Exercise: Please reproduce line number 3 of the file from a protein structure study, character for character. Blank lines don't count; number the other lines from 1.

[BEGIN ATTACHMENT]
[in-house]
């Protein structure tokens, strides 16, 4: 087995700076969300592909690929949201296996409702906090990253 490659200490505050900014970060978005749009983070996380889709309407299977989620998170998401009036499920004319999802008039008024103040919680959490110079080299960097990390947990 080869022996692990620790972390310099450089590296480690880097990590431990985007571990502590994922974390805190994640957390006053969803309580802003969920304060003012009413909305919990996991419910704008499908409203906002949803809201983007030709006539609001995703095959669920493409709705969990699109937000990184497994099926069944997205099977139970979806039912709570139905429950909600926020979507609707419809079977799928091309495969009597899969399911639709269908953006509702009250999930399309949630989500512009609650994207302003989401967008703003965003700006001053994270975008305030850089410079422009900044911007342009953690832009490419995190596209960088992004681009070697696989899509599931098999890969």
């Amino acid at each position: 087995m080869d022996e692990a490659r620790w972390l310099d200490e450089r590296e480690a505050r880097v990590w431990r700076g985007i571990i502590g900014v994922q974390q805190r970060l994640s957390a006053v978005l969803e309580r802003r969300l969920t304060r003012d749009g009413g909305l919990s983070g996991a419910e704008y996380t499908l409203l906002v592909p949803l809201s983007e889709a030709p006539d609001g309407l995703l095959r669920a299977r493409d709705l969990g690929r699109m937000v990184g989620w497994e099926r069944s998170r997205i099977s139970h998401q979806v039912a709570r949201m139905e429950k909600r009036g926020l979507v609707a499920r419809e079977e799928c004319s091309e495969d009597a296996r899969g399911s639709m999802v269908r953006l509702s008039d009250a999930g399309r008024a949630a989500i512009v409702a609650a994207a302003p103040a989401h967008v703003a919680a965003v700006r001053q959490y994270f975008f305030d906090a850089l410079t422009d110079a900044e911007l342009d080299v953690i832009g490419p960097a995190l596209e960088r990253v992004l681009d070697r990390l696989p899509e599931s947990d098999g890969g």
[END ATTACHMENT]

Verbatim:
């Amino acid at each position: 087995m080869d022996e692990a490659r620790w972390l310099d200490e450089r590296e480690a505050r880097v990590w431990r700076g985007i571990i502590g900014v994922q974390q805190r970060l994640s957390a006053v978005l969803e309580r802003r969300l969920t304060r003012d749009g009413g909305l919990s983070g996991a419910e704008y996380t499908l409203l906002v592909p949803l809201s983007e889709a030709p006539d609001g309407l995703l095959r669920a299977r493409d709705l969990g690929r699109m937000v990184g989620w497994e099926r069944s998170r997205i099977s139970h998401q979806v039912a709570r949201m139905e429950k909600r009036g926020l979507v609707a499920r419809e079977e799928c004319s091309e495969d009597a296996r899969g399911s639709m999802v269908r953006l509702s008039d009250a999930g399309r008024a949630a989500i512009v409702a609650a994207a302003p103040a989401h967008v703003a919680a965003v700006r001053q959490y994270f975008f305030d906090a850089l410079t422009d110079a900044e911007l342009d080299v953690i832009g490419p960097a995190l596209e960088r990253v992004l681009d070697r990390l696989p899509e599931s947990d098999g890969g």